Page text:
Neither my ambivalence (or lack of intellectual clarity) nor my efforts to claim the moral high ground – or even what I thought to be clever communication strategies – had provided me a safe harbor or a pass from this debate.
A Moral Right
Now on Tuesday night, Bishop Desmond Tutu, a person who for years I have considered a global moral leader and personal hero, spoke with conviction and confidence about euthanasia as a moral right, an entitlement.
Ethics is not about black and white. In my experience, it is clearly about trying to deal with “shades of gray.” But, from a philosophical perspective, respect for human life is not negotiable and that has been a sticking point for me. Tuesday night Bishop Tutu said, “As a Christian, I believe in the sanctity of life and that death is a part of life. I hope that when the time comes I am treated with compassion and allowed to pass on to the next phase of life’s journey in the manner of my choice.” I do too.
Learn more at http://practicalbioethics.org
|John G. Carney, MEd|
John G. Carney, MEd, President and CEO of the Center, will present a free lecture on “The High Costs of Chasing Immortality” at the Center’s 2017 Bioethics Lecture Series on January 19, 2017, 4:30 to 5:30 pm CST, in person at the Kauffman Conference Center in Kansas City and on Facebook Live. To attend in person, please RSVP to firstname.lastname@example.org.
Americans undoubtedly cherish the science of medicine, whether it be “moonshots” to cure fatal diseases, research to augment our genetic code, or the development of new “breakthrough” drugs for debilitating conditions.
Americans undoubtedly cherish the science of medicine, whether it be “moonshots” to cure fatal diseases, research to augment our genetic code, or the development of new “breakthrough” drugs for debilitating conditions.
But how good are we at separating the financial considerations and “return on investment” from the human factors involved in living with incurable diseases and chronic conditions? What is the actual cost – in terms of patients’ lives? What is the value of a day, a week, a month of additional life? Who gets to decide? Who pays? Does every life get valued the same? Should it?
This brief but thoughtful inquiry into the personal and societal questions that we face will attempt to narrow the lens of focus to the human considerations involved in prolonging life for those with life-limiting conditions.
- How should individual responsibilities in managing care be measured?
- If we are going to shift from a world that pays for services based on their availability to one that measures “success” in terms of outcomes – whose outcomes are we adopting?
Patient-centered care is designed to give patients a voice – not only in deciding how important it is to pursue a critical path but in deciding what even the goals of care and treatment ought to be. In doing so, we open ourselves up to a whole new set of questions and a shift from the traditional paternalistic approach where “doctor knows best.”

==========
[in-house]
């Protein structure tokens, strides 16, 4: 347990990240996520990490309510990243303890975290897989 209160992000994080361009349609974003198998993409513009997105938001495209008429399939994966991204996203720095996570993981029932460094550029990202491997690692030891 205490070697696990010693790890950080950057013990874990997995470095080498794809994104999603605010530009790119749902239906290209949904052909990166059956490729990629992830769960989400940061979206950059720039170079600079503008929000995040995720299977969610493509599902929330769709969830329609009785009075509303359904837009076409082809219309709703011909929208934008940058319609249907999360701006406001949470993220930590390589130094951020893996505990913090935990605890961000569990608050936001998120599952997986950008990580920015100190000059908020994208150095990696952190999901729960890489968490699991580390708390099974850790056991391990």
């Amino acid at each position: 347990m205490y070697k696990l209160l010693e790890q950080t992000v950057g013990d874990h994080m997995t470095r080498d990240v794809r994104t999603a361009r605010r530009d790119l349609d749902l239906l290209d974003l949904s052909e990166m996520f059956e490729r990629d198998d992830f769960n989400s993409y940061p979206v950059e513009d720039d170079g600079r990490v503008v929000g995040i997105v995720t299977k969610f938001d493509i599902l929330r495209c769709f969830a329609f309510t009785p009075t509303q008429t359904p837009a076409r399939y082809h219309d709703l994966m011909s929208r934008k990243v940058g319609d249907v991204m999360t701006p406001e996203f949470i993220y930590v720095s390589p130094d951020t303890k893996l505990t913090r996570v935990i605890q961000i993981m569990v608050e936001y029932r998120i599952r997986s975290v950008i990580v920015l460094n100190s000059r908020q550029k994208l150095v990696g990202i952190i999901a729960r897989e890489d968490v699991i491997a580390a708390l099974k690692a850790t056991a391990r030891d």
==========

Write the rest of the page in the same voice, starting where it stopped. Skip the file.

The whys and wherefores of patient and proxy choices at the edge of life may just give us a peek into how valuing patients decisions could change the dialogue about outcomes and goals of care more generally.
What we may find in exploring our mortal natures is a different kind of answer - or certainly a different set of questions that need to be answered rather than the elusive and costly pursuit of immortality.
Raising Pain Awareness
Penney Cowan has lived with chronic pain for most of her life and is the Founder of the American Chronic Pain Association. Her advocacy work is peppered with the creation of innovative projects and programs. Perhaps, one of the most powerful of her ideas was establishing September as Pain Awareness Month in 2001. This September will mark the fifteenth anniversary of Pain Awareness Month. That it has endured over time is remarkable given all the other causes that vie for public attention. However, in my opinion, it has never reached its potential.
It was my privilege to be one of those involved in establishing a Kansas City Affiliate of the Susan G. Komen Race for the Cure®; yesterday marked the 20th anniversary of the Kansas City Race. Each year, thousands of breast cancer survivors, their friends, family and others walk and run to raise public awareness and resources to support multiple organizations in our community that advocate for those diagnosed with breast cancer. Yesterday nearly ten thousand people participated in the Race in Kansas City, and there are now Komen Races in more than 140 communities across the country. Chronic pain is worthy of at least as much public attention as is breast cancer, and I think I could make an argument that it is worthy of even more attention.
It is estimated that one in eight women in the U.S. will be diagnosed with breast cancer in their lifetime. One in three Americans live with chronic pain. So, let’s learn from Race for the Cure and other successful public education campaigns and help Penney Cowan make her vision a reality. It may not happen this year, but we all need to do everything we can to leverage the groundwork that has been laid by ACPA and other pain advocacy organizations and make as much noise as possible in September about chronic pain as a disease, the need to fully implement the National Pain Strategy Report, and sharing stories of those who live with chronic pain and have persevered in spite of it.
Pain Awareness Month in Kansas City
PAINS-KC is a group of about fifty “Citizen/Leaders” who have met with leaders of PAINS on a monthly basis for more than three years. This year, they have taken the lead in developing a plan for September as Pain Awareness Month in Kansas City. We want to share just a couple of things they are doing in hopes that you will consider doing something similar in September or whenever you can.